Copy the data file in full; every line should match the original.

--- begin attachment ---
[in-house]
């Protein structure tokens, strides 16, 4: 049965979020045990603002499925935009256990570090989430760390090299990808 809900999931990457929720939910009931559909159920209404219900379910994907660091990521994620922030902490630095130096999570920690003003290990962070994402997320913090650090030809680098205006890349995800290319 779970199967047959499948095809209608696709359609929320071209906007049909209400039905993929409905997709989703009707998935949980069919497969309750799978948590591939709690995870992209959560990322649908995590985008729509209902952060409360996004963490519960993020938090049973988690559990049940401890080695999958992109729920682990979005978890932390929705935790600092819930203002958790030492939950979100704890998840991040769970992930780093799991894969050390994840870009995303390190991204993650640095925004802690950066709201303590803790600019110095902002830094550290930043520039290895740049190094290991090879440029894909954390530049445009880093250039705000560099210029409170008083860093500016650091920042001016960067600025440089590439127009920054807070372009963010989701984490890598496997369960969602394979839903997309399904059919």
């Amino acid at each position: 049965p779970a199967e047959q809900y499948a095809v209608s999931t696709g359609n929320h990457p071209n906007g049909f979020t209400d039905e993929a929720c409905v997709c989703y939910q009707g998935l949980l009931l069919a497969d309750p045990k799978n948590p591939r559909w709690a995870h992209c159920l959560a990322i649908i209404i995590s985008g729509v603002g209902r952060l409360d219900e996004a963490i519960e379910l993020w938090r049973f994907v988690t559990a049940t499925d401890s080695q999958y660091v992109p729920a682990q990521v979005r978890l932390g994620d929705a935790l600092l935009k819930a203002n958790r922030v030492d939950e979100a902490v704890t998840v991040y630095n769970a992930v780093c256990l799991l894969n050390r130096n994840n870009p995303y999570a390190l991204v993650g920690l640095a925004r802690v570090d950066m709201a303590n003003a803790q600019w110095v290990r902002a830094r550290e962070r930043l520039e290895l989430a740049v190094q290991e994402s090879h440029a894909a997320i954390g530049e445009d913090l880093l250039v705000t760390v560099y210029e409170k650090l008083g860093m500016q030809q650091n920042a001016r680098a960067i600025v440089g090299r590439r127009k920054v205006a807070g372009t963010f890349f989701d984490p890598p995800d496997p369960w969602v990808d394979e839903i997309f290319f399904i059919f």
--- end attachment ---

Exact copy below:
[in-house]
């Protein structure tokens, strides 16, 4: 049965979020045990603002499925935009256990570090989430760390090299990808 809900999931990457929720939910009931559909159920209404219900379910994907660091990521994620922030902490630095130096999570920690003003290990962070994402997320913090650090030809680098205006890349995800290319 779970199967047959499948095809209608696709359609929320071209906007049909209400039905993929409905997709989703009707998935949980069919497969309750799978948590591939709690995870992209959560990322649908995590985008729509209902952060409360996004963490519960993020938090049973988690559990049940401890080695999958992109729920682990979005978890932390929705935790600092819930203002958790030492939950979100704890998840991040769970992930780093799991894969050390994840870009995303390190991204993650640095925004802690950066709201303590803790600019110095902002830094550290930043520039290895740049190094290991090879440029894909954390530049445009880093250039705000560099210029409170008083860093500016650091920042001016960067600025440089590439127009920054807070372009963010989701984490890598496997369960969602394979839903997309399904059919």
């Amino acid at each position: 049965p779970a199967e047959q809900y499948a095809v209608s999931t696709g359609n929320h990457p071209n906007g049909f979020t209400d039905e993929a929720c409905v997709c989703y939910q009707g998935l949980l009931l069919a497969d309750p045990k799978n948590p591939r559909w709690a995870h992209c159920l959560a990322i649908i209404i995590s985008g729509v603002g209902r952060l409360d219900e996004a963490i519960e379910l993020w938090r049973f994907v988690t559990a049940t499925d401890s080695q999958y660091v992109p729920a682990q990521v979005r978890l932390g994620d929705a935790l600092l935009k819930a203002n958790r922030v030492d939950e979100a902490v704890t998840v991040y630095n769970a992930v780093c256990l799991l894969n050390r130096n994840n870009p995303y999570a390190l991204v993650g920690l640095a925004r802690v570090d950066m709201a303590n003003a803790q600019w110095v290990r902002a830094r550290e962070r930043l520039e290895l989430a740049v190094q290991e994402s090879h440029a894909a997320i954390g530049e445009d913090l880093l250039v705000t760390v560099y210029e409170k650090l008083g860093m500016q030809q650091n920042a001016r680098a960067i600025v440089g090299r590439r127009k920054v205006a807070g372009t963010f890349f989701d984490p890598p995800d496997p369960w969602v990808d394979e839903i997309f290319f399904i059919f």